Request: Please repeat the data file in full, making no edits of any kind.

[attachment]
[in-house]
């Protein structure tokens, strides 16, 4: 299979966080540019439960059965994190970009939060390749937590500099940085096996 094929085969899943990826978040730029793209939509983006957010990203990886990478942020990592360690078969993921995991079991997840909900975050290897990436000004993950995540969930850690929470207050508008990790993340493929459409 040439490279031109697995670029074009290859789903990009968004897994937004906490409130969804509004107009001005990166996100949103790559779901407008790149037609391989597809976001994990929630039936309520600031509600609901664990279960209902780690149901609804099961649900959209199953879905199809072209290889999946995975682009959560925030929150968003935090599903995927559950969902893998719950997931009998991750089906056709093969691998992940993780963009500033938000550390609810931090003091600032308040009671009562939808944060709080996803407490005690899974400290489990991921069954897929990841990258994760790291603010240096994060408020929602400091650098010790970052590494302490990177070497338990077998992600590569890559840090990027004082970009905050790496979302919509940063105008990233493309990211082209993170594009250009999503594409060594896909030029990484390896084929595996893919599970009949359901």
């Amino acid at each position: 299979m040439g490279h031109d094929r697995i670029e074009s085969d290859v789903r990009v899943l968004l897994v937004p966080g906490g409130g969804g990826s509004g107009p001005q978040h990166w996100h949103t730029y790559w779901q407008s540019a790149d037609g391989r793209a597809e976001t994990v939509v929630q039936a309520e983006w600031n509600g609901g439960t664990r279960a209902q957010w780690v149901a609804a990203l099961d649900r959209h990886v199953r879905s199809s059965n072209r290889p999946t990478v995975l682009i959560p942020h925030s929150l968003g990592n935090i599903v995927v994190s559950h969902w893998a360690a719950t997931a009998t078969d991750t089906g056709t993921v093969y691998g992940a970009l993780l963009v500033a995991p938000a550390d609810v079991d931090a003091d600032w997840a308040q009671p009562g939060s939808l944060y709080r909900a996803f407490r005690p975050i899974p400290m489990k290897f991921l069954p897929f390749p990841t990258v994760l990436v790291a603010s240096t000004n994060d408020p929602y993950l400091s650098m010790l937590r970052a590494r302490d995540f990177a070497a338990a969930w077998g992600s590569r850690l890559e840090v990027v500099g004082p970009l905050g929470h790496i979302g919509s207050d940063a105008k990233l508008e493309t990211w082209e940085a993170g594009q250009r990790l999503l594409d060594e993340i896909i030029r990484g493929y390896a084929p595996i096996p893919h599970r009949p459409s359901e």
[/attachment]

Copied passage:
[in-house]
């Protein structure tokens, strides 16, 4: 299979966080540019439960059965994190970009939060390749937590500099940085096996 094929085969899943990826978040730029793209939509983006957010990203990886990478942020990592360690078969993921995991079991997840909900975050290897990436000004993950995540969930850690929470207050508008990790993340493929459409 040439490279031109697995670029074009290859789903990009968004897994937004906490409130969804509004107009001005990166996100949103790559779901407008790149037609391989597809976001994990929630039936309520600031509600609901664990279960209902780690149901609804099961649900959209199953879905199809072209290889999946995975682009959560925030929150968003935090599903995927559950969902893998719950997931009998991750089906056709093969691998992940993780963009500033938000550390609810931090003091600032308040009671009562939808944060709080996803407490005690899974400290489990991921069954897929990841990258994760790291603010240096994060408020929602400091650098010790970052590494302490990177070497338990077998992600590569890559840090990027004082970009905050790496979302919509940063105008990233493309990211082209993170594009250009999503594409060594896909030029990484390896084929595996893919599970009949359901």
């Amino acid at each position: 299979m040439g490279h031109d094929r697995i670029e074009s085969d290859v789903r990009v899943l968004l897994v937004p966080g906490g409130g969804g990826s509004g107009p001005q978040h990166w996100h949103t730029y790559w779901q407008s540019a790149d037609g391989r793209a597809e976001t994990v939509v929630q039936a309520e983006w600031n509600g609901g439960t664990r279960a209902q957010w780690v149901a609804a990203l099961d649900r959209h990886v199953r879905s199809s059965n072209r290889p999946t990478v995975l682009i959560p942020h925030s929150l968003g990592n935090i599903v995927v994190s559950h969902w893998a360690a719950t997931a009998t078969d991750t089906g056709t993921v093969y691998g992940a970009l993780l963009v500033a995991p938000a550390d609810v079991d931090a003091d600032w997840a308040q009671p009562g939060s939808l944060y709080r909900a996803f407490r005690p975050i899974p400290m489990k290897f991921l069954p897929f390749p990841t990258v994760l990436v790291a603010s240096t000004n994060d408020p929602y993950l400091s650098m010790l937590r970052a590494r302490d995540f990177a070497a338990a969930w077998g992600s590569r850690l890559e840090v990027v500099g004082p970009l905050g929470h790496i979302g919509s207050d940063a105008k990233l508008e493309t990211w082209e940085a993170g594009q250009r990790l999503l594409d060594e993340i896909i030029r990484g493929y390896a084929p595996i096996p893919h599970r009949p459409s359901e």